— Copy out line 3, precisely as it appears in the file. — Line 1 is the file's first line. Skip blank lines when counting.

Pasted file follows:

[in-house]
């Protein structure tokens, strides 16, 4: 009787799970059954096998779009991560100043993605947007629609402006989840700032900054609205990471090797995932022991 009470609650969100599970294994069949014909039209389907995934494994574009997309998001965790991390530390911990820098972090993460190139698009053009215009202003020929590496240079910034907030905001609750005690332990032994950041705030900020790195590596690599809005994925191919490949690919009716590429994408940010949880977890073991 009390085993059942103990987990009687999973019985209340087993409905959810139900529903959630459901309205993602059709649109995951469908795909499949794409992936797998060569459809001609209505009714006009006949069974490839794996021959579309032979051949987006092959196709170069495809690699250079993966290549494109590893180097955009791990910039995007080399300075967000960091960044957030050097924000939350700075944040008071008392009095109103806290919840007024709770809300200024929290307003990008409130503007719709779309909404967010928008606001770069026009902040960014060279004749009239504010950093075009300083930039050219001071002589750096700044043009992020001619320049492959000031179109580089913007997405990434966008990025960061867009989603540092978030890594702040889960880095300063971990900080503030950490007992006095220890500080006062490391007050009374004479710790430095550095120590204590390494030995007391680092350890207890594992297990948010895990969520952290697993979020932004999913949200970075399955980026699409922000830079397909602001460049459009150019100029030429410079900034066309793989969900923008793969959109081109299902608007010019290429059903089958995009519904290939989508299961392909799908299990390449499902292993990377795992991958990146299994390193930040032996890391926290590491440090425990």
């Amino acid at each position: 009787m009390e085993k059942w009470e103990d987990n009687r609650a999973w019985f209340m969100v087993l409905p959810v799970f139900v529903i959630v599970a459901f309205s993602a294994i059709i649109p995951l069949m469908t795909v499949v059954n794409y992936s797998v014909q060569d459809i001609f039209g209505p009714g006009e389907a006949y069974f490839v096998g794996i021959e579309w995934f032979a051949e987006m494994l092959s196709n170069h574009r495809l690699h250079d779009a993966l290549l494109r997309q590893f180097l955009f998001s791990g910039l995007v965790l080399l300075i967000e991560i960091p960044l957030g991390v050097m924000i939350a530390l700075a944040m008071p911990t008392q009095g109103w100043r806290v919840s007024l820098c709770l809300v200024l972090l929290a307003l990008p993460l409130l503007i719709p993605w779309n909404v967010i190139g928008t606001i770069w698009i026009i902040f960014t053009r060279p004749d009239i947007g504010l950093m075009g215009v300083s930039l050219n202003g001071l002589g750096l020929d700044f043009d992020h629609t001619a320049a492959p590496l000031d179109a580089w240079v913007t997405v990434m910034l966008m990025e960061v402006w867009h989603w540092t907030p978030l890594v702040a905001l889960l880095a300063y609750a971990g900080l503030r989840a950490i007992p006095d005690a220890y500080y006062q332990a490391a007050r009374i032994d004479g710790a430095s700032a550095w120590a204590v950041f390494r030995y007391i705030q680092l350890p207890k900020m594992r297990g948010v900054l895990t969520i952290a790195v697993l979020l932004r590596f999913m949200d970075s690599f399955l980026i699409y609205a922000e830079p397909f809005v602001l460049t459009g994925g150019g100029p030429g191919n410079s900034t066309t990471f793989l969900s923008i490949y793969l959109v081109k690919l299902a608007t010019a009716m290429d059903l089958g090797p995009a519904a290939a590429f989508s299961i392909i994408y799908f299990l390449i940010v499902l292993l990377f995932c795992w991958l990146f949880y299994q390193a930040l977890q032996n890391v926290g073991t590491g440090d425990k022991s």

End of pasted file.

């Amino acid at each position: 009787m009390e085993k059942w009470e103990d987990n009687r609650a999973w019985f209340m969100v087993l409905p959810v799970f139900v529903i959630v599970a459901f309205s993602a294994i059709i649109p995951l069949m469908t795909v499949v059954n794409y992936s797998v014909q060569d459809i001609f039209g209505p009714g006009e389907a006949y069974f490839v096998g794996i021959e579309w995934f032979a051949e987006m494994l092959s196709n170069h574009r495809l690699h250079d779009a993966l290549l494109r997309q590893f180097l955009f998001s791990g910039l995007v965790l080399l300075i967000e991560i960091p960044l957030g991390v050097m924000i939350a530390l700075a944040m008071p911990t008392q009095g109103w100043r806290v919840s007024l820098c709770l809300v200024l972090l929290a307003l990008p993460l409130l503007i719709p993605w779309n909404v967010i190139g928008t606001i770069w698009i026009i902040f960014t053009r060279p004749d009239i947007g504010l950093m075009g215009v300083s930039l050219n202003g001071l002589g750096l020929d700044f043009d992020h629609t001619a320049a492959p590496l000031d179109a580089w240079v913007t997405v990434m910034l966008m990025e960061v402006w867009h989603w540092t907030p978030l890594v702040a905001l889960l880095a300063y609750a971990g900080l503030r989840a950490i007992p006095d005690a220890y500080y006062q332990a490391a007050r009374i032994d004479g710790a430095s700032a550095w120590a204590v950041f390494r030995y007391i705030q680092l350890p207890k900020m594992r297990g948010v900054l895990t969520i952290a790195v697993l979020l932004r590596f999913m949200d970075s690599f399955l980026i699409y609205a922000e830079p397909f809005v602001l460049t459009g994925g150019g100029p030429g191919n410079s900034t066309t990471f793989l969900s923008i490949y793969l959109v081109k690919l299902a608007t010019a009716m290429d059903l089958g090797p995009a519904a290939a590429f989508s299961i392909i994408y799908f299990l390449i940010v499902l292993l990377f995932c795992w991958l990146f949880y299994q390193a930040l977890q032996n890391v926290g073991t590491g440090d425990k022991s």